Information Technology Blog | Des Moines, IA | ACS

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ACS Blog

5 Steps to a Resilient Organizatiion

According to Gartner, 1 hour of downtime costs an organization $336,000 on average. Imagine what an entire day would cost. Data is the most valuable asset your organization holds. Without access to data and the systems it runs on, no organization can survive. Thankfully, taking these five steps will help ensure your organization can survive unexpected downtime due to a security breach, flood, tornado, or more likely—an employee error. 

  1. Determine your Recovery Point Objective (RPO): The amount of data loss your organization is comfortable losing due to downtime. Could you afford to lose data that was created in the past 15 minutes, 1 hour, 24 hours, data that could include client, accounting, and operational records?
  2. Determine your Recovery Time Objective (RTO): The amount of time your organization can afford to be non-operational. This metric takes into account the cost per minute or hour of downtime for the organization. If it costs the organization $100,000 per hour of downtime, how many minutes or hours could your organization withstand? Also, what level or service loss is acceptable? If a hospital can’t access patient records, how long is it acceptable to serve patients without that information?
  3. Develop a Business Continuity (BC) Strategy: This strategy and plan focuses on how to recover and maintain business operations during and after a crisis or downtime has occurred. A BC strategy is essential to keeping “business as usual” during a time of uncertainty. It includes all essential facets of the business, operations, accounting, communications, sales, technology, etc.
  4. Develop a Disaster Recovery (DR) Plan: A DR plan is similar to a BC strategy but focuses more specifically on the recovery and maintenance of the organization’s technology and data. A DR plan should include the availability of consistent backups of critical data and applications, redundant software and hardware for the organization to recover to, and a clearly defined and outlined set of instructions for the recovery of systems and data.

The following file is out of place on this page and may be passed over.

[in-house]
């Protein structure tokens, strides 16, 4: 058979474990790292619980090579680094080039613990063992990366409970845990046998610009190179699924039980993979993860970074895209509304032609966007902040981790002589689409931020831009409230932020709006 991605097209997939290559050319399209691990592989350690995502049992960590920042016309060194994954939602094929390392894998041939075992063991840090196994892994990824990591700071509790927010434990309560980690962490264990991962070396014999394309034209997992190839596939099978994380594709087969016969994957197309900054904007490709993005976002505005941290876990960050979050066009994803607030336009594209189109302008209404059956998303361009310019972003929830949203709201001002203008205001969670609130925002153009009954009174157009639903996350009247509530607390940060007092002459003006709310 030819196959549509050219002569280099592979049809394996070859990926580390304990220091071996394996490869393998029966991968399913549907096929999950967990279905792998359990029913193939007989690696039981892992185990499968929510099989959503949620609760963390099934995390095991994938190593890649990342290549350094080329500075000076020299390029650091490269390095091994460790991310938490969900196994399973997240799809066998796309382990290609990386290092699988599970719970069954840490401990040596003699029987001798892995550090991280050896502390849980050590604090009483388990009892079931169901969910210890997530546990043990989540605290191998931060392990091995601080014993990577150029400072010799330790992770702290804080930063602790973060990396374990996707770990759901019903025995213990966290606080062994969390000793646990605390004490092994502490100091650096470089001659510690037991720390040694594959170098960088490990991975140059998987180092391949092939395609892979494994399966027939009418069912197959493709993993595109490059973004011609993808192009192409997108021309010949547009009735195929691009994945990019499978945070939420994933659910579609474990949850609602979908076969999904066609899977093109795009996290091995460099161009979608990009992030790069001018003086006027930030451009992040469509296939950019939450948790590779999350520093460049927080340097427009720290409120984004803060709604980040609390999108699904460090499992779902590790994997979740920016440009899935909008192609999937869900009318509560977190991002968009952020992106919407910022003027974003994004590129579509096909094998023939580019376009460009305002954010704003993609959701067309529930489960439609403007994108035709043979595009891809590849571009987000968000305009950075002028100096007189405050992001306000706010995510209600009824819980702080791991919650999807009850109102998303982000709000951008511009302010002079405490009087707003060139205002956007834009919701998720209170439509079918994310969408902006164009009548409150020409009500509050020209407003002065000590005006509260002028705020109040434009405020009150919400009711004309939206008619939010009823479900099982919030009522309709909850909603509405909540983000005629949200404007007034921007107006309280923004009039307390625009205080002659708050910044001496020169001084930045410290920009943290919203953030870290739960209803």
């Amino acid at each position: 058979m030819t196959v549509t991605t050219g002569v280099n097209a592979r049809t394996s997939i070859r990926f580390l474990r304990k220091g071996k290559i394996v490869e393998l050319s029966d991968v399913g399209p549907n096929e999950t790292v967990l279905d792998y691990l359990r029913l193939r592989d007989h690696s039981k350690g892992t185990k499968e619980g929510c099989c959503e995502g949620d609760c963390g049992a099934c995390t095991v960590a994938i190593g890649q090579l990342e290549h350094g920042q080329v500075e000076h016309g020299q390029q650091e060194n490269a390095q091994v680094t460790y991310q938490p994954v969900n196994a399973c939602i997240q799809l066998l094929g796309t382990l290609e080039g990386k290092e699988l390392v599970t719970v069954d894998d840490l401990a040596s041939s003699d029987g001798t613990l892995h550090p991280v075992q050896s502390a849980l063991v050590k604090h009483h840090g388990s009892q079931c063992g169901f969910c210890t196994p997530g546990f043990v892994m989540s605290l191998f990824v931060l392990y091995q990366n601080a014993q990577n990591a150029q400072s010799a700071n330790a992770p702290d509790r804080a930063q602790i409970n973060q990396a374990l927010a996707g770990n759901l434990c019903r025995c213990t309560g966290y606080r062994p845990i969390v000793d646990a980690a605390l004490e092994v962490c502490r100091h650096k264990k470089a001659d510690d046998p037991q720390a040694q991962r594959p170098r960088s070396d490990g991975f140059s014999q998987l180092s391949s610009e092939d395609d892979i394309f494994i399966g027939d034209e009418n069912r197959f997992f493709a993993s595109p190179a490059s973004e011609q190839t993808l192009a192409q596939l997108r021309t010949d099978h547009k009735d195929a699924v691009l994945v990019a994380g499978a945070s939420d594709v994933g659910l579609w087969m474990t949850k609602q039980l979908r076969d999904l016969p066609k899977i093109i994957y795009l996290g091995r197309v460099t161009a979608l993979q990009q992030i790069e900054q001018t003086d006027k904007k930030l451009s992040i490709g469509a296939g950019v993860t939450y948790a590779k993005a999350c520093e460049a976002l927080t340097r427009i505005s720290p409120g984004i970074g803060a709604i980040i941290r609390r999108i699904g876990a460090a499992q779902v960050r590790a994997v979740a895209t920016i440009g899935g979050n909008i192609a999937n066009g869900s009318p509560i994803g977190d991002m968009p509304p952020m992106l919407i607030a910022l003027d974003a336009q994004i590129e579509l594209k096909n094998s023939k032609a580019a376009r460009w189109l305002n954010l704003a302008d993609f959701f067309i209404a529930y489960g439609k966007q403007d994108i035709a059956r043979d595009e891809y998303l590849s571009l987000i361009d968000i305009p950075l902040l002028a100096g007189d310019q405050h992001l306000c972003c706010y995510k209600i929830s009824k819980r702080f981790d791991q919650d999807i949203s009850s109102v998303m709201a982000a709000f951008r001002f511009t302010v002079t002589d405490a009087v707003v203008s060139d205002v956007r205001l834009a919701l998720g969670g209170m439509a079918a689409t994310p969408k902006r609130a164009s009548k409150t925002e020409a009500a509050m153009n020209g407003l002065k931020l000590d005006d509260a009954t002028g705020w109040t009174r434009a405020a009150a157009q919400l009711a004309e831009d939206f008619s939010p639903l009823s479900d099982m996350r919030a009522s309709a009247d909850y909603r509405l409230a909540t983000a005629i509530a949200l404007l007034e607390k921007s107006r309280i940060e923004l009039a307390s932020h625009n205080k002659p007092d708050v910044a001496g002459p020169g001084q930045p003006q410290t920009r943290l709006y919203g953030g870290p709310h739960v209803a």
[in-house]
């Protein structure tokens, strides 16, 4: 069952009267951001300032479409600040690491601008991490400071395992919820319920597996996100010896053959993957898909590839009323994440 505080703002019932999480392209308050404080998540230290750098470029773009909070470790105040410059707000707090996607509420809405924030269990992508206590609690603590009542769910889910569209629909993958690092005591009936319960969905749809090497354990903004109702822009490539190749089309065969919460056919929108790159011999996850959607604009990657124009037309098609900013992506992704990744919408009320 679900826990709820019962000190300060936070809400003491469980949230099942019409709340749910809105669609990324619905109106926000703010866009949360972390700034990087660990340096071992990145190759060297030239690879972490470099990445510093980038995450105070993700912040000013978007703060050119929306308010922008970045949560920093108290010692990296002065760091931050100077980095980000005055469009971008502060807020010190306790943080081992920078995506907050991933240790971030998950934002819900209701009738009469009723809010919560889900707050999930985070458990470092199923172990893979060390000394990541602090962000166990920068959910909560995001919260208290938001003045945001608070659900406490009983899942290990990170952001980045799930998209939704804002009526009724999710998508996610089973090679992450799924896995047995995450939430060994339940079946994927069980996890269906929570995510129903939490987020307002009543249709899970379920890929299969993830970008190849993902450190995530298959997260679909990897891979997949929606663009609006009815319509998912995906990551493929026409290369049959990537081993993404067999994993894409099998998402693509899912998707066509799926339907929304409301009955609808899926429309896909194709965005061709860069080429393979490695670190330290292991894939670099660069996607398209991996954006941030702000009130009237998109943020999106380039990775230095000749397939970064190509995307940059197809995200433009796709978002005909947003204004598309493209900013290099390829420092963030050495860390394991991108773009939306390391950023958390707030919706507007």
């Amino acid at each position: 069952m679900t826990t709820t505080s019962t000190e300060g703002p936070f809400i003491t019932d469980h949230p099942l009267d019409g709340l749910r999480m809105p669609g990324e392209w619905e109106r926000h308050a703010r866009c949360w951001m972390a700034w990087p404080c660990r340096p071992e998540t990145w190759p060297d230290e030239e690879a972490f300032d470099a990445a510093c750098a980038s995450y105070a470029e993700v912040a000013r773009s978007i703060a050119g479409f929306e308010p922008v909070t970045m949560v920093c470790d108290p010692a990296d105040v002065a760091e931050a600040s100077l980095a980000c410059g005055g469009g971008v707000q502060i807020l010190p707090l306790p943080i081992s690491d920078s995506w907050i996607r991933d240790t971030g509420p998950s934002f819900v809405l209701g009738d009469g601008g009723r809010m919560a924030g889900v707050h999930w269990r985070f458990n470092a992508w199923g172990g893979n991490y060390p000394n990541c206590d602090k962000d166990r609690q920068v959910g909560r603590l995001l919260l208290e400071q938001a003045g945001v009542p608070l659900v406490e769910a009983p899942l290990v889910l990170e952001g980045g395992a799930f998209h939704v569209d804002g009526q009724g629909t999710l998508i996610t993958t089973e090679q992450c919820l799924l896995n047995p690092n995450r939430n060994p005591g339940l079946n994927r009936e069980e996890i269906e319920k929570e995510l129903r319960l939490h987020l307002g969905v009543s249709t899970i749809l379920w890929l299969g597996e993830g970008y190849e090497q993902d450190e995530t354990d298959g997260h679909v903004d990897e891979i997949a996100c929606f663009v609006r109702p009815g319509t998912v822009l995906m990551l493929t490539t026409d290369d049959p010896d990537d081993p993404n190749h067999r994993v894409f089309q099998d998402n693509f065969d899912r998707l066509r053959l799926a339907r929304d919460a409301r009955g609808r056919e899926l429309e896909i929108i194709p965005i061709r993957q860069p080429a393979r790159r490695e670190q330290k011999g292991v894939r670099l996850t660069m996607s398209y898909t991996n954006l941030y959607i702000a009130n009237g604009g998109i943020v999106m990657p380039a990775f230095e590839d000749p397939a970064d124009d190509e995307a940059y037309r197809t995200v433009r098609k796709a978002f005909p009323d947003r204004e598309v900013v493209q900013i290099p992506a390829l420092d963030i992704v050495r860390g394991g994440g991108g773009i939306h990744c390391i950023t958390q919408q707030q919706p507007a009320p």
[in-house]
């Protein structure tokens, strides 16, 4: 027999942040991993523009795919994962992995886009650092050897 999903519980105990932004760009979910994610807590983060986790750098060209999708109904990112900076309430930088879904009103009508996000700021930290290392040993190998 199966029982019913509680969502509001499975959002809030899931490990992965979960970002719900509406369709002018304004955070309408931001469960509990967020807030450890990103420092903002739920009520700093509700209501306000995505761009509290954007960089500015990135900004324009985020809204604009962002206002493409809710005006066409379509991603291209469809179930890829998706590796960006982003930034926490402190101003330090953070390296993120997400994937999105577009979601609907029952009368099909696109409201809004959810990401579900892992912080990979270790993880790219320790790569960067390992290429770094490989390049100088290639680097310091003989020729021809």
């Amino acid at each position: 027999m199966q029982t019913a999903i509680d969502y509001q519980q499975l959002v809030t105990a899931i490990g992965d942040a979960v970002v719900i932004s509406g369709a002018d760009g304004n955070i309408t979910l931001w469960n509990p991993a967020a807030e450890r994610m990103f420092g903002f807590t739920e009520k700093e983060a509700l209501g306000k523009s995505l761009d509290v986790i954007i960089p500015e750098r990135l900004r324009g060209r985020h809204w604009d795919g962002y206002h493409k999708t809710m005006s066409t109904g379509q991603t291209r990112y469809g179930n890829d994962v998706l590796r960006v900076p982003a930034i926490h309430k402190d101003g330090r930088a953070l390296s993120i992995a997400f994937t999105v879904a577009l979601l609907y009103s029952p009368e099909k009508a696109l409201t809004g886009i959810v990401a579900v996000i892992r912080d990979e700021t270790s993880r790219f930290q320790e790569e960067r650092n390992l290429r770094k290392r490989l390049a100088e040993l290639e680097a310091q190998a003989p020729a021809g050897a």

5. Testing: Once a BC strategy and DR plan have been developed and implemented to achieve the organization’s desired RPO and RTO a test must be performed to ensure their effectiveness and reliability. A DR test involves purposefully shutting down all technology systems to simulate a system failure. Once the system has “failed” the BC strategy and DR plan are enacted as if it were a true emergency. The test provides the opportunity to practice the recovery steps and test the reliability of the systems and recovery process in a controlled environment. It is the only way to ensure the plans are effective and the organization can achieve the desired RTO and RPO without issue. Adjustments should be made to the systems and plan if the organization is unable to successfully restore the systems to business as usual. Testing should occur at a minimum of an annual basis, if not more often due to changes in the business or criticality of the RPO and RTO.

Taking these steps will build resiliency into your organization so that when an incident does occur, you can get back to business as normal quickly and efficiently. Discover how much downtime could cost your organization with this downtime calculator.